In my last entry I told you that I was picking my Mama up at the airport in Denver to enjoy a final week on the road in Colorado. And enjoy it we did! We saw some more of my beloved red rocks at the Garden of the Gods in Colorado Springs…
Mama and I enjoyed the trails that led through these giant examples of God’s imagination.
We discovered every inch of this place and the only reason we left is because we had so little daylight left.
We visited the Manitou Springs Cliff Dwellings.
These dwellings were the home of the Anasazi Indians. The Anasazi lived and roamed the Four Corners area of the United States Southwest from 1200 B.C. to A.D. 1300. It seems that the stones were taken from a collapsed Anasazi site near Cortez in southwest Colorado, shipped by railroad to Manitou Springs, and assembled in their present form.
Mama and I both decided that we would rather see the dwellings in this setting where it was easy to get to than to hike and climb to see the ones at Mesa Verda National Park!
We also spent a day at Rocky Mountain National Park. As my little Saturn faithfully climbed higher and higher we were overwhelmed at how majestic God’s creation really is.
And speaking of climbing heights…we also went to Pike’s Peak! That was the climb of a lifetime! We could have taken the Cog Train up the mountain but I wanted to drive it. So…we turned the A/C off, dropped it into a lower gear and headed on up to what felt like the top of the world!
The drive was scary! Much of the road had no rails and sometimes it felt like I was going to drive off into the sky. My knuckles were white from time to time and when we finally got to the top I had a mild case of altitude sickness. Headache pressure, heart fluttering, shortness of breath and dizziness. Mama was fine…You weren’t gonna catch me sitting that close to the edge!!
The drive down was much better. I was able to pull over and enjoy some of the scenery…
I’m glad we went but I must say…I was also extremely pleased to come down to earth!
We also spent a day on the Peak to Peak Scenic Biway…a beautiful stretch of road between Estes Park and Colorado Springs. We started with a stop at the Stanley Hotel, the hotel that was used as the setting for “The Shining”…a novel written by Stephen King.
Once on the road we stopped and enjoyed the COLD waters of a mountain creek.
We also took a wrong turn and wound up in a little town called Lyons. We were glad we did though because we got to see this…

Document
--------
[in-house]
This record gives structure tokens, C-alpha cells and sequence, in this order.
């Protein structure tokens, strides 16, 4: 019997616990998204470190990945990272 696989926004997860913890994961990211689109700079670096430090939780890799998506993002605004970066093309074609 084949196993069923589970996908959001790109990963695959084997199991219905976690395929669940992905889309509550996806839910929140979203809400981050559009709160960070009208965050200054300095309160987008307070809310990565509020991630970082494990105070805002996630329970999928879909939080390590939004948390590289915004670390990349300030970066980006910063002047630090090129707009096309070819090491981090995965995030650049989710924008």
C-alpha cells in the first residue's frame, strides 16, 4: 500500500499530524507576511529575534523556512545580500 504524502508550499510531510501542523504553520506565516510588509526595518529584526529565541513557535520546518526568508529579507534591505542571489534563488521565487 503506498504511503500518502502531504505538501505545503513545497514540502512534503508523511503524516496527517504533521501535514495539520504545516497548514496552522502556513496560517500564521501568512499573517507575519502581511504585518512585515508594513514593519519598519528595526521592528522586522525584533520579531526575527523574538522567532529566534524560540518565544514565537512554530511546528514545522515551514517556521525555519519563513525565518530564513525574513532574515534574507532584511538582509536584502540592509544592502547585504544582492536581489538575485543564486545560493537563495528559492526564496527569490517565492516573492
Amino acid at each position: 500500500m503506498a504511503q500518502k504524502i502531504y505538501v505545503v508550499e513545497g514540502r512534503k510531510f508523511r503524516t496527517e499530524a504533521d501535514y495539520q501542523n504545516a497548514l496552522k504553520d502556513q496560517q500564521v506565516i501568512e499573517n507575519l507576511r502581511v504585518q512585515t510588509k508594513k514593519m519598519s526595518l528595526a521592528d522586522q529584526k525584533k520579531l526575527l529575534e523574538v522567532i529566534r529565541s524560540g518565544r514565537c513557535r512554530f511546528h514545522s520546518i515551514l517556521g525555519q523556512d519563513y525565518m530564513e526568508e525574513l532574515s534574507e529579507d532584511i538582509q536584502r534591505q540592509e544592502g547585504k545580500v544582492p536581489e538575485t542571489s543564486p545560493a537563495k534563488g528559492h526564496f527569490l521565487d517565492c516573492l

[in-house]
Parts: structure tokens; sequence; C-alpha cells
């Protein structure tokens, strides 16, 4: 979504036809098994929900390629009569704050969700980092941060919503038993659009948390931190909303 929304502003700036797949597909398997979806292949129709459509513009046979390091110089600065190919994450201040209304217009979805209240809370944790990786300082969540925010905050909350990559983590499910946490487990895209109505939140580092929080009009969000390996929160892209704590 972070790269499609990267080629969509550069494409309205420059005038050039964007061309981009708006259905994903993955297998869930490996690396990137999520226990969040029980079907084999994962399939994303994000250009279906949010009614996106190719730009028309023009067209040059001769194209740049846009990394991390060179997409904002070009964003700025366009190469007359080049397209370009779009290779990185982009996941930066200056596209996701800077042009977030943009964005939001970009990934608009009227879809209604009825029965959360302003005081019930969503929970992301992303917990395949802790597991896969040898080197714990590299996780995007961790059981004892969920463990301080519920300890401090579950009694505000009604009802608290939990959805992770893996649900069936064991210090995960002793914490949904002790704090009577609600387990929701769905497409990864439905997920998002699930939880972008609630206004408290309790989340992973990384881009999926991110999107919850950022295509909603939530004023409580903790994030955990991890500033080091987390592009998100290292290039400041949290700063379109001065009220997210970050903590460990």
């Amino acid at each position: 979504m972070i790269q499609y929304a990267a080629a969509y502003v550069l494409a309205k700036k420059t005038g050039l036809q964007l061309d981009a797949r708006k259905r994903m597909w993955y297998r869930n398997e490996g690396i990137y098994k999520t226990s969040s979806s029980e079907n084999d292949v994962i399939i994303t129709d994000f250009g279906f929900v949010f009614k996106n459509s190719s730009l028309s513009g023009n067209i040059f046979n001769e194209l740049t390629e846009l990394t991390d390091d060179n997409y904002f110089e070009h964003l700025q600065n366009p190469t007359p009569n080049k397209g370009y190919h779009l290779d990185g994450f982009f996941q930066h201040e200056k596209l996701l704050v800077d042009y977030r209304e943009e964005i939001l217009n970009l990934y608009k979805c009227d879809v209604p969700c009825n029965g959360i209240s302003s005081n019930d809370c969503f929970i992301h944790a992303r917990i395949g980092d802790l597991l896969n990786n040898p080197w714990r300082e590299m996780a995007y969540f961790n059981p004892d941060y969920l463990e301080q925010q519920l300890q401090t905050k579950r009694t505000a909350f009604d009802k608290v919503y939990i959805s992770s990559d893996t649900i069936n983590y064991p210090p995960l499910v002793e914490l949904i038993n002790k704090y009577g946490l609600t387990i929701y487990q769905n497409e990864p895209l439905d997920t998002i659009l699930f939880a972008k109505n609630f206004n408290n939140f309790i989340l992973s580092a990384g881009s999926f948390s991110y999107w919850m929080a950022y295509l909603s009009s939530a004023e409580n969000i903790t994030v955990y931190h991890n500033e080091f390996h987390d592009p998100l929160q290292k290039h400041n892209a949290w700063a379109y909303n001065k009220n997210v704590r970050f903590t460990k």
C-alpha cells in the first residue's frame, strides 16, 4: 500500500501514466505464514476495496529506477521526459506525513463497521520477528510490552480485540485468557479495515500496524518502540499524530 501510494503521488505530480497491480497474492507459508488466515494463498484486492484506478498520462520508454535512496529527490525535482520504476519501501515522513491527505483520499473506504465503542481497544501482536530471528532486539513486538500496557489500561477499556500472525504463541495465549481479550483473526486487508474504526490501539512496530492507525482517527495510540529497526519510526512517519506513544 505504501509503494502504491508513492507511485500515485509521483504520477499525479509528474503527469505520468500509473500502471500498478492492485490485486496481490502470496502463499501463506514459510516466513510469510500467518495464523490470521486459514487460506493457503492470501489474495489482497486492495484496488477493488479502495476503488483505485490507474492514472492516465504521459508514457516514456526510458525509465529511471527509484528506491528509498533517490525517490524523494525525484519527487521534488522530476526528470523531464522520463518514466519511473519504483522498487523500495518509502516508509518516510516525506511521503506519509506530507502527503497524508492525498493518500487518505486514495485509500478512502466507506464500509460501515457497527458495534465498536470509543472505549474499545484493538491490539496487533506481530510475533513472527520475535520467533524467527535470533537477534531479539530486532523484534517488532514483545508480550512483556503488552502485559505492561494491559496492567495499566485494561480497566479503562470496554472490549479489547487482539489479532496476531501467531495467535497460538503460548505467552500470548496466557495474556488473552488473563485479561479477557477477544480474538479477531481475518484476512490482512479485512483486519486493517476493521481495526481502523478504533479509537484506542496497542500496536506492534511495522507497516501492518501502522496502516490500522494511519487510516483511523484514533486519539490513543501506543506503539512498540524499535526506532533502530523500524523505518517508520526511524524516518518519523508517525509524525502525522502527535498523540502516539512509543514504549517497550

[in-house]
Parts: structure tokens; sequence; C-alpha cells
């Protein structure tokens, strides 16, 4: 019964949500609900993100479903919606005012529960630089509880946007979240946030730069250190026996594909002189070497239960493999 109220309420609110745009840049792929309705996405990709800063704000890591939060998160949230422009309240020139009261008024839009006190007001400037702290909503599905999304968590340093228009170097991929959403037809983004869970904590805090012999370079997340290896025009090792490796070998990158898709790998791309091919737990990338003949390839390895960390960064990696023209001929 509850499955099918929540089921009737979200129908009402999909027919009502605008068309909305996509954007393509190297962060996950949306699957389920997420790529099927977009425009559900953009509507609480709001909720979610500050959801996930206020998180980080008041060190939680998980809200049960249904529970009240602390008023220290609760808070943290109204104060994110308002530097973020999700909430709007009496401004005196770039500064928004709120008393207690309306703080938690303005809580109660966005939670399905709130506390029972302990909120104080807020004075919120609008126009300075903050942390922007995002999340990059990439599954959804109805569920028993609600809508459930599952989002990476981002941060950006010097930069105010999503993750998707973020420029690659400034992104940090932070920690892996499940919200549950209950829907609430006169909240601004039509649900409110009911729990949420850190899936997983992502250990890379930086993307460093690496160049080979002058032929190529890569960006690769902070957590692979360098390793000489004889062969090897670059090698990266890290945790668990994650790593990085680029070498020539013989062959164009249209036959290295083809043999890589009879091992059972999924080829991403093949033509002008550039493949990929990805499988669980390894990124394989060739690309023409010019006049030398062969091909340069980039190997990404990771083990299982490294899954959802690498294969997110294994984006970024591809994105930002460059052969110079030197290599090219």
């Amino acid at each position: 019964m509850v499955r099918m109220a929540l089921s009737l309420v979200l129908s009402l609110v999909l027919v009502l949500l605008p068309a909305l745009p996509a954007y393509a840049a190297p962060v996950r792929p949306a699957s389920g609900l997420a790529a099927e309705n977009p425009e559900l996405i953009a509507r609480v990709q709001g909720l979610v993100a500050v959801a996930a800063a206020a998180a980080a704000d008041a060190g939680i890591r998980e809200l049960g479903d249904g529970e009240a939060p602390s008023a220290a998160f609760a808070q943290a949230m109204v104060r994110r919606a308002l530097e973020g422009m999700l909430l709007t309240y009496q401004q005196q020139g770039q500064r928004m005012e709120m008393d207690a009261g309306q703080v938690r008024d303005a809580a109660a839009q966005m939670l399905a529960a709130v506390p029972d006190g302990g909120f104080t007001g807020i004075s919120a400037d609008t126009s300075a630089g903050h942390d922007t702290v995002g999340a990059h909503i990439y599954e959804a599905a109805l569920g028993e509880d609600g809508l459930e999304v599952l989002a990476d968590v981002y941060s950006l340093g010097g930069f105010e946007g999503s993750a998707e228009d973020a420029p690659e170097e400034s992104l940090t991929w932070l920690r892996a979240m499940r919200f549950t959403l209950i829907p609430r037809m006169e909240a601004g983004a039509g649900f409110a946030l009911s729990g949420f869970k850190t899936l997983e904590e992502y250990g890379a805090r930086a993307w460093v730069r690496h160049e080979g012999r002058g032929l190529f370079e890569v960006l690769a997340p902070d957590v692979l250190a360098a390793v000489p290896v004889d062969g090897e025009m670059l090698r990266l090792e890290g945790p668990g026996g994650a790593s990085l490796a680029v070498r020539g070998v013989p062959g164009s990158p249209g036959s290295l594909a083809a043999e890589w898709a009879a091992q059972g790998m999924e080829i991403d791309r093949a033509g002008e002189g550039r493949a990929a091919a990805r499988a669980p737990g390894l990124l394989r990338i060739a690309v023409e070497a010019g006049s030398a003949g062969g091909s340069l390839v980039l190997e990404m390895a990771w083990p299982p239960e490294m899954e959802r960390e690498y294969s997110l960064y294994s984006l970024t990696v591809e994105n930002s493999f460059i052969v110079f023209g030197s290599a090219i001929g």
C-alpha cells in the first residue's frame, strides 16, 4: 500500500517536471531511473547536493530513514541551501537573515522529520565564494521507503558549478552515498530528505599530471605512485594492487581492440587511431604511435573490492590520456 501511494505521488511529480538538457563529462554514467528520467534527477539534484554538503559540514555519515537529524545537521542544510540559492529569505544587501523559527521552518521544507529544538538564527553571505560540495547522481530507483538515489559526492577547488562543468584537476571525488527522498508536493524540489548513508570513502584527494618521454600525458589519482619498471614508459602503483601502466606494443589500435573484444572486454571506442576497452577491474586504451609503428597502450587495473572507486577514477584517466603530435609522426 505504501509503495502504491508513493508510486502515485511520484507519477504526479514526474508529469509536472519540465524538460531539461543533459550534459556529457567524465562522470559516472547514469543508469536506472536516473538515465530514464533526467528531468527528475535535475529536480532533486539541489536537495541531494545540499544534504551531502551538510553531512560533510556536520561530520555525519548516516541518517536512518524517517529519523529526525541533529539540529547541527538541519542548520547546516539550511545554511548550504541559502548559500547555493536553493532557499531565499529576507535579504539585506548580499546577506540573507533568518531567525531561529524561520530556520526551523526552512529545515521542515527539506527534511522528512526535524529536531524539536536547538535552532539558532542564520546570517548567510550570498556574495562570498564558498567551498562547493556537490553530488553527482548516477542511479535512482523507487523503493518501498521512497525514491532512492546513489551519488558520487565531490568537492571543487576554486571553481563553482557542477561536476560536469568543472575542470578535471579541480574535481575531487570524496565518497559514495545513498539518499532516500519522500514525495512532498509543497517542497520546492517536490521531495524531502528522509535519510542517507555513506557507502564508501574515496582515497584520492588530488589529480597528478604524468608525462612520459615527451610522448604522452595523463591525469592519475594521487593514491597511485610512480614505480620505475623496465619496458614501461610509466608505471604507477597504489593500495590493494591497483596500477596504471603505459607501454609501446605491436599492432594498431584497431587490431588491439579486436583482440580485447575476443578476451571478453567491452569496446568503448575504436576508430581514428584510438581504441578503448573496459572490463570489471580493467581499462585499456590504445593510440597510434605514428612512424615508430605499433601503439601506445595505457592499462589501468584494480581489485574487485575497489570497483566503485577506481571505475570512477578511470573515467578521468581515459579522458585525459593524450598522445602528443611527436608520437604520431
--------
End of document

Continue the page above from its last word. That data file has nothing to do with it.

…another spot ripped right out of an old Glen Ford western. Red rocks, cactus, red dirt, sagebrush…you get the picture.
Back on the correct road we encountered more mountain grandeur…
…and we ended the day with this view…
After several days on the road and our souls satisfied with a taste of God’s country, we decided to head on home. We arrived home…tired but satisfied. I had a few minor things go wrong on the road but all in all I had been beyond blessed!
I kept a running tab on my GPS of all the miles I was travelling and took this photo when I got home. Seven thousand eight hundred ninety-one point 8….that was the final tally on my GPS after 56 days on the road. You can actually add about another 150 miles to that since I didn’t use my GPS during my time at the Pine Ridge Indian Reservation in South Dakota. That’s a lot of miles…alot of time away from home. And, if you’ll forgive my tendency to be melodramatic, it’s a number that has forever changed my life.
This number represents a two year period of prayer to make sure I was hearing God’s call and not my own desires. It represents a leap of faith. It is a number that speaks volumes about the people who believe in and support this ministry. And above all else, it is a number that symbolizes God’s faithfulness.
Yes, I am home right now and even though I’m melting, I’m glad to be here…but my heart is still “out there.” On the road. With those children. In a land with no humidity!
My next order of business is to work on my financial statements, visit with friends, speak in some new churches and plan my next mission. My heart’s desire is to work with as many Native American tribes as possible. The fields are ripe and the laborers are few…won’t you join me?